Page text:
It’s been a busy week of participating virtually in Parliamentary proceedings. On Tuesday I spoke during a debate on the Trade Bill to support the Lords Genocide Amendment which deals with trade agreements made with states accused of committing genocide. The Government have said that genocide determination is a matter for judges, not politicians, but international law is a slippery creature and requires support from accused states to make the investigations that are necessary for legal determinations. We know enough about the atrocities being committed in China’s Xinjiang province to take action. We must not agree to trade deals when we know that there is a risk of human rights abuses being committed through supply lines. Perpetrators of genocide should not be rewarded. They must know that actions have consequences, and an increasingly belligerent China needs to see that the British Government will not simply stand by and watch, without taking action. The modest import and export restrictions linked to forced labour abuses that were made by the Government last week are welcome, but they do not deal with the specific charge of genocide. A heinous crime in taking place in China and and Britain cannot stand aside and watch it happen.
Also on Tuesday, I had an article published at Politics Home about discrimination in the car insurance industry. As anyone who has ever had to obtain cover will know, the world of car insurance is complex and tricky, with small variations in age, job title or address often making a massive difference to your premiums. There has long been a nagging suspicion that if you have a demonstrably ethnic minority name that is reflected in a higher price to pay for your premiums, and since becoming the MP for Birmingham Ladywood I’ve heard from hundreds of constituents who’ve had a similar experience. Last year, I held a roundtable with representatives from the industry. Insurers strenuously deny allegations of direct discrimination based on ethnicity, however there is a possibility that indirect discrimination may be at play and that is why I have written to the Equality and Human Rights Commission to ask them to formally investigate disproportionate insurance premiums for Black and minority ethnic communities.
This week I added my name as signatory to the McPartland Smith Amendment, which has been put forward to insert a new clause in the Fire Safety Bill to prevent leaseholders from being liable for remediation costs. I have been campaigning on this issue for some time in support of leaseholders in Birmingham Ladywood and have been horrified by the impact, financially and psychologically, on those who are trapped in buildings with unsafe cladding and have had little to no support from the Government. The Government, along with the building industry, must step up to their responsibilities and address their failures on the cladding scandal.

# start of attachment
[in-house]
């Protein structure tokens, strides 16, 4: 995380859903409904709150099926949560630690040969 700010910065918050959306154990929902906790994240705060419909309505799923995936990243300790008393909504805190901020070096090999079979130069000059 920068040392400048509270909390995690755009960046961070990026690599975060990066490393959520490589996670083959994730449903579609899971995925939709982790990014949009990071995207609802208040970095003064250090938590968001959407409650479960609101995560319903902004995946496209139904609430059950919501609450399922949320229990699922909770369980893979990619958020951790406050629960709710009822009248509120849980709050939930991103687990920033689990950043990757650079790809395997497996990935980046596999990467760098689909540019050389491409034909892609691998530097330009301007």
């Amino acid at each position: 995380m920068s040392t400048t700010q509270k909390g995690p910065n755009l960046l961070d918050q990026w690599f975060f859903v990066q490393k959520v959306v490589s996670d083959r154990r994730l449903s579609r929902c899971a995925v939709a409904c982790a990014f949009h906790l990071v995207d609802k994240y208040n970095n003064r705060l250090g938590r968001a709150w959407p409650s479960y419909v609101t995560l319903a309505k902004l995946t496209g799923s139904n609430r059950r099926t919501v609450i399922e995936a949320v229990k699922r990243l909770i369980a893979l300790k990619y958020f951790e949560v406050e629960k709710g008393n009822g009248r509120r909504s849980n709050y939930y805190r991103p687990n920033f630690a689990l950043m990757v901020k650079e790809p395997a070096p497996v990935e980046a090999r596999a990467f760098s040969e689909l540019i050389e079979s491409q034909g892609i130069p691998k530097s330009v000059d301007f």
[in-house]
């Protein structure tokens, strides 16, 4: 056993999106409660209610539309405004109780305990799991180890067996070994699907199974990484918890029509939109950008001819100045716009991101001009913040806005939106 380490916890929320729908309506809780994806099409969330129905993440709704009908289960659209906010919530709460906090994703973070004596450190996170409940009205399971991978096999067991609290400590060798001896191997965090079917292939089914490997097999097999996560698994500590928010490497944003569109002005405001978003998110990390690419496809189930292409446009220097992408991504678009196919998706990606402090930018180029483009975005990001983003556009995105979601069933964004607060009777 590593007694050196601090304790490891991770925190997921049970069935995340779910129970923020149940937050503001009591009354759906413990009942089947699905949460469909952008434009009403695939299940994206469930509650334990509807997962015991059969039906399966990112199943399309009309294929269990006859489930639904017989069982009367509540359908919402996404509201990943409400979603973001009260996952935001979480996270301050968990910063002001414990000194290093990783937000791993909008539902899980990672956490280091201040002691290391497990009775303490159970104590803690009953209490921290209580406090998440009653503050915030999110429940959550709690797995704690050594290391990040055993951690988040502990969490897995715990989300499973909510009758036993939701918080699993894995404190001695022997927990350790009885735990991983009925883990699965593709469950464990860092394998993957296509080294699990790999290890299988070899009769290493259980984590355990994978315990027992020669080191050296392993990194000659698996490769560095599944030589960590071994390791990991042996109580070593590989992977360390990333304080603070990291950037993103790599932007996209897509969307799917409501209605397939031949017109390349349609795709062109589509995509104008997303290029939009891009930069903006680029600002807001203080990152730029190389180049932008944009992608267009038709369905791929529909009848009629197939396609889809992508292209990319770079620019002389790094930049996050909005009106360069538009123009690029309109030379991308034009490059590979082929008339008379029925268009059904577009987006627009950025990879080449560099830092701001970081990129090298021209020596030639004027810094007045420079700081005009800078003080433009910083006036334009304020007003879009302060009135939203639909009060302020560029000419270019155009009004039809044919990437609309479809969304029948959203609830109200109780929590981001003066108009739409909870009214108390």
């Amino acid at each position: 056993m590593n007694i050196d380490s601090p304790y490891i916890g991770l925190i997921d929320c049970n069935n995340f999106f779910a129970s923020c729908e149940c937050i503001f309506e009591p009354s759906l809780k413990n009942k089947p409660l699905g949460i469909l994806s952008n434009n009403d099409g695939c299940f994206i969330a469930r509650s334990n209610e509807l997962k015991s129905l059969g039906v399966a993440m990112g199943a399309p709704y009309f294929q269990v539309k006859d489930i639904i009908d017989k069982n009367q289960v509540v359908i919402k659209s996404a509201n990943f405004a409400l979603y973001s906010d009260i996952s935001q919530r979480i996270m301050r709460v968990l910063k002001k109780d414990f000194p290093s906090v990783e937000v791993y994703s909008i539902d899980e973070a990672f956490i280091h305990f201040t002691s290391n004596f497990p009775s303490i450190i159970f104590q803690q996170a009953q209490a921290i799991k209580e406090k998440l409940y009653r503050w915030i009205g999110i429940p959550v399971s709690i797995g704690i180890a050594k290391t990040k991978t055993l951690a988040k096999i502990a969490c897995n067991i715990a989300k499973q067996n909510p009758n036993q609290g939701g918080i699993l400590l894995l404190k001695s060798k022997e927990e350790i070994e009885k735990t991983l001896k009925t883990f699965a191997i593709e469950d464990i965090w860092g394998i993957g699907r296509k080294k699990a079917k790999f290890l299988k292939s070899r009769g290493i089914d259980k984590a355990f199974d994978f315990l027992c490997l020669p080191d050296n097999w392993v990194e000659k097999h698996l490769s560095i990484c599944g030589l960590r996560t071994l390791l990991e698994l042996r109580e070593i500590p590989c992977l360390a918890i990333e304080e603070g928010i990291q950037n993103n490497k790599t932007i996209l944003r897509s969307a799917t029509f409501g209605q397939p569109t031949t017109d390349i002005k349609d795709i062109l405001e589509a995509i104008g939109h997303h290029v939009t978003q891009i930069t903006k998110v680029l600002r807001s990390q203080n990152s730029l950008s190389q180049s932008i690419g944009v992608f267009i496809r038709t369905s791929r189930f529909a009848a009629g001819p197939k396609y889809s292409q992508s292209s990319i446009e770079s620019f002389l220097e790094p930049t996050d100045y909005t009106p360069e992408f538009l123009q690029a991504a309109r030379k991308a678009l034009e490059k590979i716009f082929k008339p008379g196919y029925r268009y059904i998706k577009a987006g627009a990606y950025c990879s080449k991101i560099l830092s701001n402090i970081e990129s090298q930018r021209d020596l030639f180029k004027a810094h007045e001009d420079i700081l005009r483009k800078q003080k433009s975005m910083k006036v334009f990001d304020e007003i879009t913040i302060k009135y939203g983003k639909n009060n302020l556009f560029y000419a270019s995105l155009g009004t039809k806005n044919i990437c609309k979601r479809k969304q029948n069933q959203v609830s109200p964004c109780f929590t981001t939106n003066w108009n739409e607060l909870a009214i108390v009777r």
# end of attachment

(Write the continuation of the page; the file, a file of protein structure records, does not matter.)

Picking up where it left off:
I met this week with Birmingham Councillor Sharon Thompson and the exempt accommodation working group. We spoke to councillors from wards with high numbers of this type of accommodation and received updates on the Department of Housing, Communities and Local Government pilot. We will soon be starting our More than Minimal campaign to ensure that there are adequate support systems in place and regulated within exempt accommodation. The current definition of the minimum support in law currently allows rogue providers to get away with providing the absolute bare minimum. It is unacceptable that vulnerable people are left without support while housing owners gain financially.
I was pleased to speak with Birmingham Live this week about dodgy and dangerous messages in WhatsApp groups that are driving people to refuse the Covid vaccine. These messages usually discourage the most vulnerable from getting vaccinated and we must raise awareness that this vaccine is safe; it has been tested and passed rigorous safety trials. Our Black and Asian communities and white working-class communities have already suffered from the inequality exacerbated by this virus. We cannot allow this inequality to be further compounded by a failure to tackle misinformation and pernicious rumours from anti-vaxxers.
If there are issues you want to raise with me as your local MP, please get in touch by emailing firstname.lastname@example.org or by calling 0121 661 9440. My team and I are of course subject to many of the same challenges and restrictions as other families in Birmingham Ladywood at the minute, but we will do everything we can to help constituents in these difficult times.
Keep your social distance, stay safe and healthy – and please, keep washing your hands!